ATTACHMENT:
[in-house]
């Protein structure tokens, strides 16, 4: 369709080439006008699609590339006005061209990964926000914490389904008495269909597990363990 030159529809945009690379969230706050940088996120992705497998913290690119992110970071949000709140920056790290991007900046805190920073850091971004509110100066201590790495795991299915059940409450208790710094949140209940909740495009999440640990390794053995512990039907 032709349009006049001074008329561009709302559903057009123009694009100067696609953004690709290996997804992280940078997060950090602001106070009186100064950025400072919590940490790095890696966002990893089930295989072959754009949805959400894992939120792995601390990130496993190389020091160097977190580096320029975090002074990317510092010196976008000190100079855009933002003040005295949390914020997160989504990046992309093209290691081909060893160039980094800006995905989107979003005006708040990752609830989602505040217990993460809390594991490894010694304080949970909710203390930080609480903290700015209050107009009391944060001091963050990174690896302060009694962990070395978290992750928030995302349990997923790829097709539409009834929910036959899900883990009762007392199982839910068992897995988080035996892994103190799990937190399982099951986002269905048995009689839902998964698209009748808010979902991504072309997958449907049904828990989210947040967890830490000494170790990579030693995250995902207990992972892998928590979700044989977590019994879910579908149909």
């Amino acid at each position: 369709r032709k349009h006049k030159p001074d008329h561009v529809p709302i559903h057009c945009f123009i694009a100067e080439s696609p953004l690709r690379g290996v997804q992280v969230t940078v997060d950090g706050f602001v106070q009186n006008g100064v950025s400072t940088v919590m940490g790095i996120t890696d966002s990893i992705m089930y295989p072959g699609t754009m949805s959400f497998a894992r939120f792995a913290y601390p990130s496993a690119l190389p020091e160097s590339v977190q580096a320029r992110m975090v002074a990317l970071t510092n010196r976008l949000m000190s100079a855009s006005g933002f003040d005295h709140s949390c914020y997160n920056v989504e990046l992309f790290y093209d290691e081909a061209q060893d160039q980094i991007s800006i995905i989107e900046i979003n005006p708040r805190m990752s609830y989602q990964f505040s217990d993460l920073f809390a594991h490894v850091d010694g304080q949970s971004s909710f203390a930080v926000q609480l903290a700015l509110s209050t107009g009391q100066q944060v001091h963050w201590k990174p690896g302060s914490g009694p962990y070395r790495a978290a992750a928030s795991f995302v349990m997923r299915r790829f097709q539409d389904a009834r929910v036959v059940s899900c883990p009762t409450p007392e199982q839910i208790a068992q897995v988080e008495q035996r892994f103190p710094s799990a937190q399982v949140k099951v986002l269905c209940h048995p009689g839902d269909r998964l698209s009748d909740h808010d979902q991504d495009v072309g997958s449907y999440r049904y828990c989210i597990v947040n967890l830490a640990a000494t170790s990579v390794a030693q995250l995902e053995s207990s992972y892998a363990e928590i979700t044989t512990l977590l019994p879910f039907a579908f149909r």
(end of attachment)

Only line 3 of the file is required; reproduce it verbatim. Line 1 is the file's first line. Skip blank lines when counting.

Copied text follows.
């Amino acid at each position: 369709r032709k349009h006049k030159p001074d008329h561009v529809p709302i559903h057009c945009f123009i694009a100067e080439s696609p953004l690709r690379g290996v997804q992280v969230t940078v997060d950090g706050f602001v106070q009186n006008g100064v950025s400072t940088v919590m940490g790095i996120t890696d966002s990893i992705m089930y295989p072959g699609t754009m949805s959400f497998a894992r939120f792995a913290y601390p990130s496993a690119l190389p020091e160097s590339v977190q580096a320029r992110m975090v002074a990317l970071t510092n010196r976008l949000m000190s100079a855009s006005g933002f003040d005295h709140s949390c914020y997160n920056v989504e990046l992309f790290y093209d290691e081909a061209q060893d160039q980094i991007s800006i995905i989107e900046i979003n005006p708040r805190m990752s609830y989602q990964f505040s217990d993460l920073f809390a594991h490894v850091d010694g304080q949970s971004s909710f203390a930080v926000q609480l903290a700015l509110s209050t107009g009391q100066q944060v001091h963050w201590k990174p690896g302060s914490g009694p962990y070395r790495a978290a992750a928030s795991f995302v349990m997923r299915r790829f097709q539409d389904a009834r929910v036959v059940s899900c883990p009762t409450p007392e199982q839910i208790a068992q897995v988080e008495q035996r892994f103190p710094s799990a937190q399982v949140k099951v986002l269905c209940h048995p009689g839902d269909r998964l698209s009748d909740h808010d979902q991504d495009v072309g997958s449907y999440r049904y828990c989210i597990v947040n967890l830490a640990a000494t170790s990579v390794a030693q995250l995902e053995s207990s992972y892998a363990e928590i979700t044989t512990l977590l019994p879910f039907a579908f149909r």